The minor movement to recall Orlando Mayor Glenda Hood built little momentum before a judge formally ended the effort on Dec. 16.
Political consultant Doug Guetzloe still could take his beef with the mayor to appeals court. Or he could start anew on the petition process that gathered 4,000 signatures in an attempt to force a recall vote. Guetzloe and the Ax the Tax political-action committee launched that drive in anger after Hood's 11th-hour pitch briefly revived a near-lifeless light-rail line on Sept. 27, to the astonishment even of city council members who reluctantly went along. (That last-ditch plan -- for a line linking downtown with the Belz outlet mall on International Drive -- has since gone under.)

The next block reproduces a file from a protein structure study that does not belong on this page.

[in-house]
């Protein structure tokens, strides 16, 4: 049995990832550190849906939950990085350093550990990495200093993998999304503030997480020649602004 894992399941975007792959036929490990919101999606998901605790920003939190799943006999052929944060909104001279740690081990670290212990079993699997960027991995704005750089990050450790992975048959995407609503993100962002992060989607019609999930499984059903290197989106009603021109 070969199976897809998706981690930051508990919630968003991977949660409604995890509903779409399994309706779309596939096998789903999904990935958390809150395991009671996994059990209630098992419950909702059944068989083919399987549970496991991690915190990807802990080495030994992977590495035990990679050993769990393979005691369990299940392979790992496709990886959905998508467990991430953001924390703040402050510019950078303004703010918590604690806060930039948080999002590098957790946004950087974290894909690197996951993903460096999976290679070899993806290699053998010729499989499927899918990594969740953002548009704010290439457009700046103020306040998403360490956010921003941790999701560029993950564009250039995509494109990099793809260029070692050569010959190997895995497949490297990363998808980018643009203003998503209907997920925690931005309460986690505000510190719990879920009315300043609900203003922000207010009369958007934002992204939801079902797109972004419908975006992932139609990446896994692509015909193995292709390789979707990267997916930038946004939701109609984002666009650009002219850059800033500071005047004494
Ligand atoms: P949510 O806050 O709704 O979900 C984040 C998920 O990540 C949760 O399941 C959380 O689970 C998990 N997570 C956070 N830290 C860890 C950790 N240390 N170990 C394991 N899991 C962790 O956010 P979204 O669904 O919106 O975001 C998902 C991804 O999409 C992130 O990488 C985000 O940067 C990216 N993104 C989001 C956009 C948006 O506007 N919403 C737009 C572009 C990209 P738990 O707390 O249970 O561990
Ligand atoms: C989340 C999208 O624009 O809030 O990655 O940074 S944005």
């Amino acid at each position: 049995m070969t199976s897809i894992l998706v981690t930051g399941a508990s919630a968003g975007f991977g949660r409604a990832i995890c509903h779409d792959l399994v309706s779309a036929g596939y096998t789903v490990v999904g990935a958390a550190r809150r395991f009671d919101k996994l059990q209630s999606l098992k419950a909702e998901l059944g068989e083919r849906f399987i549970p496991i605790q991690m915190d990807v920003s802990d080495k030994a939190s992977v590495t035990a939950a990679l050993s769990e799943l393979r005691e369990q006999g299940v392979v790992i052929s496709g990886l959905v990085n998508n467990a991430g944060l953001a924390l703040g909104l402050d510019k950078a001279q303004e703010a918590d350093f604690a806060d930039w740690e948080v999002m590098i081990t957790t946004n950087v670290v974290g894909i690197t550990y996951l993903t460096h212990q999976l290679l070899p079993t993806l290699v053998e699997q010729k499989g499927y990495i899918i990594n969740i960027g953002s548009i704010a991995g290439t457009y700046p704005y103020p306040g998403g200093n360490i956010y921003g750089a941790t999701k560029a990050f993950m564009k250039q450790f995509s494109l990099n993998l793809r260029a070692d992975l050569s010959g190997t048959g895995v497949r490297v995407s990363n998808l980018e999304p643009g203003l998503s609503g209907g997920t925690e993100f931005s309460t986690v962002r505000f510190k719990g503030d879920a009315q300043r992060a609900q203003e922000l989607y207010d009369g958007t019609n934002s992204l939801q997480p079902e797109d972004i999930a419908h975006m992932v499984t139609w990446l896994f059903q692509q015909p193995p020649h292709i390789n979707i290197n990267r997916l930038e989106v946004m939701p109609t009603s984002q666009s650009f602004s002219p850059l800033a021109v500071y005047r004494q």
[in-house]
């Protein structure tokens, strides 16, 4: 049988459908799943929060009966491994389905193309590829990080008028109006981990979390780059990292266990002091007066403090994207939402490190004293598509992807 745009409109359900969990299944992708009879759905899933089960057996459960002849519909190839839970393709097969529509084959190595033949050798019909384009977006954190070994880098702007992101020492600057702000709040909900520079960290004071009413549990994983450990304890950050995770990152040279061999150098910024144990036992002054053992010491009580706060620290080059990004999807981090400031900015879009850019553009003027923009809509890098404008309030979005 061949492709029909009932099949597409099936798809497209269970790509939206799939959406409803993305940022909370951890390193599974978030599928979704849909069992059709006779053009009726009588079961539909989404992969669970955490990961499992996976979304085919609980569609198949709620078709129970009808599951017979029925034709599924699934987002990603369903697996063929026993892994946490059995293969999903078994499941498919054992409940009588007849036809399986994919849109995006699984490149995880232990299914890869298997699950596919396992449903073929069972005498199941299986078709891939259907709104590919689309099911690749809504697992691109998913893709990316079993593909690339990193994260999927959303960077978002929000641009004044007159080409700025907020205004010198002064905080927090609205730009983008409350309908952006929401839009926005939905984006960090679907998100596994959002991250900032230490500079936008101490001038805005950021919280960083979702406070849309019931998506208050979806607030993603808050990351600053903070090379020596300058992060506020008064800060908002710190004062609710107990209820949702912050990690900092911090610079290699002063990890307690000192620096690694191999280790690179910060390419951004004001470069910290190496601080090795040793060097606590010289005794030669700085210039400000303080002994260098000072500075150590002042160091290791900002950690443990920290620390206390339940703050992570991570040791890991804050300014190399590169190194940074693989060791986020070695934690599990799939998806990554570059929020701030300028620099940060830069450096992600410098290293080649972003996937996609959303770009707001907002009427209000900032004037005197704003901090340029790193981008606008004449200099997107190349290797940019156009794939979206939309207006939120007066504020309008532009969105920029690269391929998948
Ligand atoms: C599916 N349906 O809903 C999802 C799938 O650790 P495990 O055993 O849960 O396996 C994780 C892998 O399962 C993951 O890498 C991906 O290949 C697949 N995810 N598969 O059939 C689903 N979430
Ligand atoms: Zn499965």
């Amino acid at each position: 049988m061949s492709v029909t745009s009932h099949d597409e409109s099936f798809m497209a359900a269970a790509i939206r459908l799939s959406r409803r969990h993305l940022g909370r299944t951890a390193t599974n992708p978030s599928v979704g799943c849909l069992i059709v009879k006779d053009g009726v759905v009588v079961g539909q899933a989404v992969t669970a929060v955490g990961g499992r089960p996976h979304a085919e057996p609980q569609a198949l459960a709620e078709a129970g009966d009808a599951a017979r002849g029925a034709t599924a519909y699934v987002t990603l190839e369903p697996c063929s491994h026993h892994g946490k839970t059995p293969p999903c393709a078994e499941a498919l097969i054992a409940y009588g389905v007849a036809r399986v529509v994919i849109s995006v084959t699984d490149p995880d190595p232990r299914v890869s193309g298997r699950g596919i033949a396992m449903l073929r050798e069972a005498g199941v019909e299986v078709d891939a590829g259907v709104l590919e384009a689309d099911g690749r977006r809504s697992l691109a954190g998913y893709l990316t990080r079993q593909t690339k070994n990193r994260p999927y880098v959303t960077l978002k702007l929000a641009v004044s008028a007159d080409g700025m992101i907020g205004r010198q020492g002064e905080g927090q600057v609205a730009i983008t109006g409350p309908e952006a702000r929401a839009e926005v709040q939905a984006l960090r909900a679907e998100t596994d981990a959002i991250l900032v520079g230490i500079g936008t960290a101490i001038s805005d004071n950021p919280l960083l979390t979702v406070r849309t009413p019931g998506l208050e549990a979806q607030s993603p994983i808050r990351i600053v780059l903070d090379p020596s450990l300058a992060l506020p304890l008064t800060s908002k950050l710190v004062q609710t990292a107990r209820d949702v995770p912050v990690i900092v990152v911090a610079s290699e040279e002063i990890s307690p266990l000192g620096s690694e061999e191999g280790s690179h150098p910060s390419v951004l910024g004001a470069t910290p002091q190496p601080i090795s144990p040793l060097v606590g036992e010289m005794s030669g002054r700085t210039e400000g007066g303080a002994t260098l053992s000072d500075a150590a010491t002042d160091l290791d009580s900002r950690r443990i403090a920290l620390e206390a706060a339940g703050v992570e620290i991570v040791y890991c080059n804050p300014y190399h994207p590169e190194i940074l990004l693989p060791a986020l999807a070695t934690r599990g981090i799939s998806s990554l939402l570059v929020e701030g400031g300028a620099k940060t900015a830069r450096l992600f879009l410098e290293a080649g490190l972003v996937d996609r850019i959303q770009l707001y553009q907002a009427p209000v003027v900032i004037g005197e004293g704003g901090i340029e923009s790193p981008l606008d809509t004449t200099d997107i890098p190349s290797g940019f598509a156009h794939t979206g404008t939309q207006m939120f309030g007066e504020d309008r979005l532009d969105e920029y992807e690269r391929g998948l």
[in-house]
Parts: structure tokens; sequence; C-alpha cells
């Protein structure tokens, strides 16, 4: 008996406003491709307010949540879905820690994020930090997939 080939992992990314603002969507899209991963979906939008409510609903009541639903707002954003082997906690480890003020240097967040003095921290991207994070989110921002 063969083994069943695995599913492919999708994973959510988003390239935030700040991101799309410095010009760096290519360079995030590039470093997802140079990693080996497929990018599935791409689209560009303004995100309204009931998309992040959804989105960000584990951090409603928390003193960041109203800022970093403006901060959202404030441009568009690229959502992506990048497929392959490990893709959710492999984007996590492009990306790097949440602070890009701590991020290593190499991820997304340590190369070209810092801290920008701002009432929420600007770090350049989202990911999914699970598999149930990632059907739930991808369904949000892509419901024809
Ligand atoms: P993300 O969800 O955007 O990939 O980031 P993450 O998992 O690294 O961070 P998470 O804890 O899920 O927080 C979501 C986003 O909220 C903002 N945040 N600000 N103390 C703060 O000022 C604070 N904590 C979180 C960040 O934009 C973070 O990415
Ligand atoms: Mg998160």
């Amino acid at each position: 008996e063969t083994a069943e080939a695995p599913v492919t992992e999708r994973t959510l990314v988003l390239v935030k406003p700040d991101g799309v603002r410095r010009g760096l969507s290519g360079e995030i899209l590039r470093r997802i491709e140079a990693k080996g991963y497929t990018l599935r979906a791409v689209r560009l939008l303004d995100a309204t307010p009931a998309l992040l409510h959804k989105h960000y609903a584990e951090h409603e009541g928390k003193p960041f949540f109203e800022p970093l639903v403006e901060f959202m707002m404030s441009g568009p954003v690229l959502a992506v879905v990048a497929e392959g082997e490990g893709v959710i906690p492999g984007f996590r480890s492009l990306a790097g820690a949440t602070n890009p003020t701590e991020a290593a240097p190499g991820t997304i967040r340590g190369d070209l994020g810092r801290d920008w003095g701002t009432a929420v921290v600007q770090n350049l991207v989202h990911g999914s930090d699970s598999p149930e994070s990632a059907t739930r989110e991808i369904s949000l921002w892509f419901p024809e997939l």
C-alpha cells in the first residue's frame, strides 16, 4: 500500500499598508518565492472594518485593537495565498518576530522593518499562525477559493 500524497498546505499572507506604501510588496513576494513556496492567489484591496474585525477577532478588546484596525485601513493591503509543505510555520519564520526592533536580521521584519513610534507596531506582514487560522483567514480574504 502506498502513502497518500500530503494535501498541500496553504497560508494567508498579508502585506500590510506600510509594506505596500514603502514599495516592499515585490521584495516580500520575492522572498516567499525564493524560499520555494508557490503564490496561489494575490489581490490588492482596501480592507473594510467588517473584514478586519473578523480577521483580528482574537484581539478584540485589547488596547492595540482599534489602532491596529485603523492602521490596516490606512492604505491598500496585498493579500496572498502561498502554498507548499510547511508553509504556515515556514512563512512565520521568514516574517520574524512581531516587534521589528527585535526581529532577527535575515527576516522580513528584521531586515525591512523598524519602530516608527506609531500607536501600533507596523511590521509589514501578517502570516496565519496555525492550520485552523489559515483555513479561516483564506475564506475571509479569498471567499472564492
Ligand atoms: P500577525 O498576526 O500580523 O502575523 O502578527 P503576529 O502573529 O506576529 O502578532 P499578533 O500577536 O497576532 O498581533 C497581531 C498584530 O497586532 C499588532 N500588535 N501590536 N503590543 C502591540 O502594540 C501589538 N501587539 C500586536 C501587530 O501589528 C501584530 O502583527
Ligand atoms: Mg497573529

One who hopes to see the recall drive evaporate is Bruce Gordy, Hood's main challenger in the March mayoral election.
Gordy is no fan of Hood's practice of playing things close to the vest; he says her tactics on the light-rail vote encapsulate his frustrations and directly catapulted the College Park councilman into the race against her. But now that he has positioned himself as an alternative, Gordy on Dec. 20 dispatched a letter to Guetzloe asking him to back off. The gist of that missive: Let the mayoral election be a referendum on Hood.Left unsaid, of course, was that Gordy would be the real beneficiary of any protest vote.
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